Becky Jo’s Carfree Life: But did you name it?

Adult and child’s bike on grass
Spring bike rides with Miata and the mini-me’s bike yet to be named (photos by Becky Jo)

When I started this car-free adventure at the beginning of winter, I thought for sure my bike was not going to cut it. I thought it was a matter of time when I’d have to admit my little road bike just wasn’t the right bike for hauling groceries or getting me around town. I was 99% convinced I’d have to trade it in when I first started my daughter behind me on her little tag-a-long, and her lack of experience balancing nearly caused us a few bike dumps.

I had been looking up more “upright” and heavier/sturdier bikes, what I came to find out are called “mixte” bikes, when to my surprise, we all adapted rather quickly. My daughter started riding on her own, I got into a cadence with groceries, and I do really love having a super light and maneuverable bike when I want to go from North Portland to Montavilla.

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Sure, when we are experiencing more fiscal liquidity as a family, I’d like to add on an electric cargo bike for some more ambitious hauling and to reduce use of delivery and car rentals even more, but until then I’m quite happy. I was even at my local bike shop in Kenton when the owner showed me some new bikes I admitted the disc brakes are very tempting, but I said without even thinking, “But I love my little Miata.”

My bike is totally a “Miata.” Mass produced, from REI, not expensive, nothing particularly exciting, so very basic in every sense of the word… a total Miata.

I need to know. Did you name it? I haven’t named my trusty sewing machines, but I did name one of my dress forms: Jolene. Have you named your bikes? I’m seriously dying to know. Bonus points for photos or links to Instagram photos! Let’s have a fun day together, bonding over our inanimate loves. We need it.

As always, thank you so much for hanging out with me here.

— Becky Jo, @BeckyJoPDX
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dan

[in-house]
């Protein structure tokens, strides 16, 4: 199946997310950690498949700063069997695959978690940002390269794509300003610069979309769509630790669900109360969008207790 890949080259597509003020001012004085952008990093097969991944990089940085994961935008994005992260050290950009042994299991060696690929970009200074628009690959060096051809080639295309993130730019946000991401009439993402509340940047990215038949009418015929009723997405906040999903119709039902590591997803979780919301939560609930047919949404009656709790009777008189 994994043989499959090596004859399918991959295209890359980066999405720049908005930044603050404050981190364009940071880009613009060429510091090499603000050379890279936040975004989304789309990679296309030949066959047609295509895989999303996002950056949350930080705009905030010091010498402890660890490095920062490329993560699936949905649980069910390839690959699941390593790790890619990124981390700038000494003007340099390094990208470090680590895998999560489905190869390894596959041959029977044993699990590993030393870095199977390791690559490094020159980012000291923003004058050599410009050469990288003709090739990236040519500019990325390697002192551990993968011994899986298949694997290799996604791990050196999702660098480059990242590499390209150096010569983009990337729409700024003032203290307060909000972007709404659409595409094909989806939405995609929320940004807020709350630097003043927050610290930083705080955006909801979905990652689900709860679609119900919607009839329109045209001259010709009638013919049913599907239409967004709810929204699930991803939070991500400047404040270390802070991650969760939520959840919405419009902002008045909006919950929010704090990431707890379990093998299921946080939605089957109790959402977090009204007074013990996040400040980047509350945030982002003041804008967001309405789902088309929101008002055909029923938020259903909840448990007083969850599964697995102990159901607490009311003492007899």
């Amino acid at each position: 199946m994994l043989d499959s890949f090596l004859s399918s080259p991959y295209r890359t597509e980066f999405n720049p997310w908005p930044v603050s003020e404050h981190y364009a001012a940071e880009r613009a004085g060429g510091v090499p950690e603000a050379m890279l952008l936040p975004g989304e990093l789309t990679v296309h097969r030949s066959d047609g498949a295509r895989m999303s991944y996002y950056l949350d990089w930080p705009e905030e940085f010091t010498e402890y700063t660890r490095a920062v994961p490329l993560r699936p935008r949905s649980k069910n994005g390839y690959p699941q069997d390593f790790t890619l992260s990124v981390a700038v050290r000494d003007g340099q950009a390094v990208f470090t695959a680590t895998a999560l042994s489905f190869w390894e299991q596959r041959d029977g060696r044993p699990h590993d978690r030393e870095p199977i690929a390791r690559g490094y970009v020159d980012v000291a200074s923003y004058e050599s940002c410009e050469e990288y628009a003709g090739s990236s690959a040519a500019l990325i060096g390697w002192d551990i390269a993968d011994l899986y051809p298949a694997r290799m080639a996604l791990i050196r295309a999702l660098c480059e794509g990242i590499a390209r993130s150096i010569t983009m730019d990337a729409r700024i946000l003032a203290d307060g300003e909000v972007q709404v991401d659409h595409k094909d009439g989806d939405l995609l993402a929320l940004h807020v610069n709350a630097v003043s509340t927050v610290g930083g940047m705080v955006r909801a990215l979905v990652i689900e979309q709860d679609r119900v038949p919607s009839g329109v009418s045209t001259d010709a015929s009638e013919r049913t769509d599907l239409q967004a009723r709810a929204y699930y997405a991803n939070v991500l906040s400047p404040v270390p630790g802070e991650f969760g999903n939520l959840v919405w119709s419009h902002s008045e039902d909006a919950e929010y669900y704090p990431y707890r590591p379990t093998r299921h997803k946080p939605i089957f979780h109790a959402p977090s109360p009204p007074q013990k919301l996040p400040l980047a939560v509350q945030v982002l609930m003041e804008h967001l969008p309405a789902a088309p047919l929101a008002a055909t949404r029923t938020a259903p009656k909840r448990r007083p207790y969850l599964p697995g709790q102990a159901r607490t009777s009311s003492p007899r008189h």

dan
2 years ago

You have to name your bike! Mine is called the Yellow Peril (edgy!).

It looks like this (this is not mine though): https://www.pinkbike.com/photo/15338304/

Alan 1.0
2 years ago

‘Scuse me for nerding out, but “mixte” frames aren’t necessarily heavier or sturdier than typical “diamond” frames. Mixtes simply run the top tube(s) diagonally from the head tube all the way to the rear drop-outs, rather than to the seat tube. They may have upright or drop handlebars. Heaviness (weight) and sturdiness (load capacity) are more related to frame materials and thicknesses, and cargo-focused frames have geometry (frame angles) more suited to slower speeds, slower turning, and heavier loads. Here’s some more frame nerd stuff: https://en.wikipedia.org/wiki/Bicycle_frame

Suburban
Suburban
2 years ago

At first I thought I was reading “Miyata”. (As in the long established manufacturer of fine bicycles, motor cycles and fire extinguishers)
But Miata is a cheery name for a machine! Did you end up getting any Mixte bikes after all?

dan
dan
2 years ago

Also, I think you’re selling Miatas short! I know that car enthusiasts love them because they’re inexpensive, fun, and free of bloat – one of the few car models that loses weight from generation to generation rather than getting bigger / heavier. Maybe that applies to your bike too!

D2
D2
2 years ago
Reply to  dan

Heck, in terms of cars I wish some manufacturer would bring hyper simple back. Something that commutes a little bit and carries sporting goods, but is still cheap as even when I have a car I don’t use it much.

rainbike
rainbike
2 years ago

My 1987 Cannondale SR600 is “Blueberry”. Page 11 of https://vintagecannondale.com/year/1987/1987.pdf

Jason
Jason
2 years ago

My surly straggler in stock glittered purple is “Pony Monster”, or “Purple Pony Monster” in formal settings. Subtle nod to an epic local band. And just an awesome fun bike.

Jason
Jason
2 years ago
Reply to  Jason

Haha, yeah I’d imagine safe search would be required. I’m impressed you tried searching!

Dr. Theopolis. They’re not a well known band, just one of my favorites because their shows were always crazy fun. Pretty much only played local, but had a great funk/rap sound and did not take themselves seriously.

Pony Monster was a short line on one of their CDs that my friends and I use a lot. Seemed fitting for a bike!

Alan Love
Alan Love
2 years ago

My gravelle/bikepacking/apocalypse bike is Kong Fu Barney, a purple Surly Karate Monkey. Kong (large ape – monkey-like) Fu (for the karate) Barney (purple, obvs). The headtube badge has been replaced with a pic of a guy in a Barney the Dinosaur suit slumped over on the ground in an alley surrounded by empty booze bottles.

joan
2 years ago

I love my mixte! It’s a fantastic commuting (back when we did that, ha ha) and town bike. I think officially a mixte has split twin stays and is more than just a step-through. My mixte (an old steel Raleigh from the 70s) came with its original drop bar. But, also, some folks do seem to use the term to refer to a more upright bike with a lower top tube.

joan
2 years ago